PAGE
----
She told me she had accidentally found my notebook when making my bed (a likely story) and didn’t know what it was, so she had started reading it to figure out if it was one of my school books (mmhmm). “Saba… yeh kya hain? What have you been doing behind my back? Who is this boy you have been seeing? And KISSING? This is WRONG. What you are doing is wrong!” The pitch and volume of my mother’s voice increased rapidly throughout her tirade about my sinful behavior and the lies I had been telling her and my father.
As I tried to sputter out an explanation through my hot tears, I went through a sort of condensed version of the “7 stages”, starting with denial (“N-no! I didn’t write that! Not-not the kissing part! I-I think you read it wrong!”), progressing to bargaining (“Well, what were you doing in my room anyway? Why were you snooping among my private things?”) ending in acceptance: “I’m sorry, Ammi, it was- it was a mistake. I shouldn’t have done that. I know it’s wrong, I know we are Muslim and I am not to do these kinds of things, to be around boys…”
More tears emerged from both of us as I acknowledged the harm and grief I had created and I spewed out a flurry of promises to never see this boy, or any boy again. We quietly reconciled as I promised to amend my ways and she slipped out of my room to get dinner started, the look of disappointment remaining on her face.
I sat down on my bed in the same spot my mother had left warm, still reeling from the intensity of our conversation. As much as I couldn’t bear the hurt I had given her, I still had trouble truly believing that love could be wrong, that someone as nice and thoughtful as D deserved to be kicked to the curb when we cared about each other. And frankly, I LIKED kissing! I certainly didn’t intend our physical relationship to go further than that, EVER.
As my thoughts raced with confusion over my conflicting wishes to please my parents and ‘be good’ and my desires to follow my heart and be independent, I suddenly realized I was still holding that folded leaflet of scribbles in my hand. I opened it and started reading, curious as to which diary entry had caused such a scandal. It was dated from a couple of weeks ago: “I’m at school, near D’s locker, and we’re holding hands. We hold a gaze and I kiss him, and it feels amazing. Suddenly, we’re outside and the sky feels like it’s opened up, the blue envelops us, the sunshine warms our skin… And then I think there were… vampires? Maybe zombies? Some sort of creepy creatures chased us around!”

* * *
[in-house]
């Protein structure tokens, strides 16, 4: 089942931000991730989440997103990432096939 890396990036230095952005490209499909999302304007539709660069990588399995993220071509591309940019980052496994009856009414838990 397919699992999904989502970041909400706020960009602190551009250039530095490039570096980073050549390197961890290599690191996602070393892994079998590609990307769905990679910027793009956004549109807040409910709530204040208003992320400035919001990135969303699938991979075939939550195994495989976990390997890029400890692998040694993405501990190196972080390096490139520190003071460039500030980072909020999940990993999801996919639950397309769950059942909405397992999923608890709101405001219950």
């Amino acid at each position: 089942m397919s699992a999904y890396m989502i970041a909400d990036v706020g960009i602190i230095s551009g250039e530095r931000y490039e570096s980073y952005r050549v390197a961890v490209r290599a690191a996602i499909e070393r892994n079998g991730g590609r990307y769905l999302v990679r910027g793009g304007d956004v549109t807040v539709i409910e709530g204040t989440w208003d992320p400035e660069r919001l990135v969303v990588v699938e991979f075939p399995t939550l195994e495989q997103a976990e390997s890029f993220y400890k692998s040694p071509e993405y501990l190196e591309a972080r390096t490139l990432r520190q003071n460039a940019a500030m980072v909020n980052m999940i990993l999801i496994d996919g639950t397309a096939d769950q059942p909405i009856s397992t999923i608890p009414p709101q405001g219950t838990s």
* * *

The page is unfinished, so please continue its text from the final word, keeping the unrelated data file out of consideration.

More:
I started and cocked my head in bewilderment at the strange series of sentences… Did I-? Was this-? Was THIS one of my DREAMS? Did my mother happen to stumble upon and read a snippet of one of the very few entries in my diary that wasn’t actually REAL? And I hadn’t even realized it until NOW, when I’d already admitted I’d kissed a boy?!
I was stunned, slid off my bed and on to the floor. Exhaled a deep, deep sigh, I looked up from the paper and shook my head at the ceiling, breaking into a small grin with watery eyes. If ever I wondered of God’s existence… well, at least it was confirmed: (s)he definitely had a very strange sense of humor.
May 27, 2012